As charities begin to emerge from the pandemic, what changes should they be carrying forward?
Nobody could have foreseen the ways in which COVID-19 has changed the way we work. Charities have shifted towards digital at pace, showing incredible resilience, togetherness, and innovation to reach out to supporters remotely and continue helping local communities.
Now, as workplaces start to open again, many charities are planning for the future of operations. Here is a chance to evaluate the tech and processes that have been introduced over the last few months and to build a blueprint for the rest of the year and beyond.
The abrupt switch from physical to digital has made a profound impact on the charitable sector. Charities have demonstrated tremendous capacity for recovery and resilience by launching new virtual events and digital fundraising efforts. The NHS Charities Together initiative has raised over £100 million through COVID-19 appeals in the midst of lockdown - a demonstration of just how powerful the combination of social media and digital fundraising efforts can be.
Virtual events have shown the creative and innovate side of charity fundraising. Some of the most innovative approaches we’ve seen includes efforts from:
By integrating virtual events into their fundraising strategies, charities have proven how powerful digital events can be. Charity digital leaders can lean on these experiences and move forward to create new, engaging digital fundraising and virtual events.
Charities large and small have used technology to reach out. Videoconferencing and digital tools have been used to enhance service delivery. Wednesday’s Child, a charity providing mental health help for those suffering from eating disorders, has been using Zoom for online counselling. The charity re-jigged its crafting sessions and shifted to online delivery, offering specialist support for families
“With our physical groups not possible, we’ll host weekly by Zoom, giving people a week’s notice about what craft we’ll be doing to ensure that the materials we’re going to use are things people have at home already.”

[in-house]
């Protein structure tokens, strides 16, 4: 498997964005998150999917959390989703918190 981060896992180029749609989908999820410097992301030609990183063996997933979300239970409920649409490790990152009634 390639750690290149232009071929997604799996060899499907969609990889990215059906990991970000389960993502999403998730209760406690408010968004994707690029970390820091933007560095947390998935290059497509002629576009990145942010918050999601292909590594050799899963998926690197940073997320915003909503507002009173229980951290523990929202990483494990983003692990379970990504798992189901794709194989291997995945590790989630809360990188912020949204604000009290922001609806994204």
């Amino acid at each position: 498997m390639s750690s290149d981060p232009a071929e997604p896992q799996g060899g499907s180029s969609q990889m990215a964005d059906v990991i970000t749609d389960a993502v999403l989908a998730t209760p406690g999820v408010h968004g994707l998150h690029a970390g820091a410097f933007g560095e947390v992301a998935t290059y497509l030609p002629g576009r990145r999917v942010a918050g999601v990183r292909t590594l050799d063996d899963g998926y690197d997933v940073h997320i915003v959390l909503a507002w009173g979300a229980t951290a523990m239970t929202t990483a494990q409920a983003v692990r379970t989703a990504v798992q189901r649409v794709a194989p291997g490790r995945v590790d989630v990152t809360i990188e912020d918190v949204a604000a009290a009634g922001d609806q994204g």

- Debbie Watson – Founder, Wednesday’s Child
Other charities have been using video conferencing to deliver services. Using Microsoft Teams, Scunthorpe and District Mind, a charity supporting those with mental illness, was able to connect with groups in remote areas in need of mental health support. Lockdown has not only increased digital uptake of tools, but also, enhanced the ability to deliver much needed services.
When lockdown forced charity shops to close, charities looked for other ways to sell merchandise. British Heart Foundation operates one of the most successful online eBay shops. Ahead of the curve, the online shop was launched in 2006 and has generated over £165,000 in sales per annum. In 2013, the charity went all in – BHF invested in a distribution warehouse in Leeds to support the success of the online shop. Sales rose rapidly. In 2014, the charity raked in £1.5 million with sales growing nearly 25% per year.
“We always try to innovate. We have embraced eBay in the last five years and our dedicated centre in Leeds, where 90 people work, generated £6m (in 2019) in sales this year. We sold a Boer War medal for £3,000 recently. eBay is a brilliant way of getting the best value for high value items where shops would struggle.”
- Mike Taylor - Commercial Director, British Heart Foundation
E-commerce also opens up less traditional fundraising routes. Mobile shopping app Depop is ripe for charities looking to sell online. Depop connects buyers and sellers and extracts a commission for completed sales. The app offers charity digital leaders a way to connect with younger audiences while building an online retail presence.
For charities who haven’t yet adopted e-commerce as a means to raise more funding, eBay offers valuable advice. Charity Connect is eBay’s free 6-month training programme to get charity digital leaders up to speed on online retailing. The course shows participants how to boost online sales and is open to both charities new to and already on eBay.
Remote and flexible working used to be be seen as little more than a perk in the charitable sector. But flexible working policies can be used to attract and encourage desirable candidates, and have helped persuade professionals with family obligations to enter the workforce. COVID-19 and lockdown measures have shown the tools which enable and facilitate remote working on a grander scale.
The power of solutions like Zoom and Microsoft Teams have changed both how charities engage with audiences and internal communications. Charity operations have quickly digitised through project management tools such as Trello, Monday, Asana – this means that managers no longer need to manage in person. For many organisations, the importance of the office has diminished. With a second ‘wave’ of coronavirus expected on the horizon, there is anticipation that remote working is here to stay.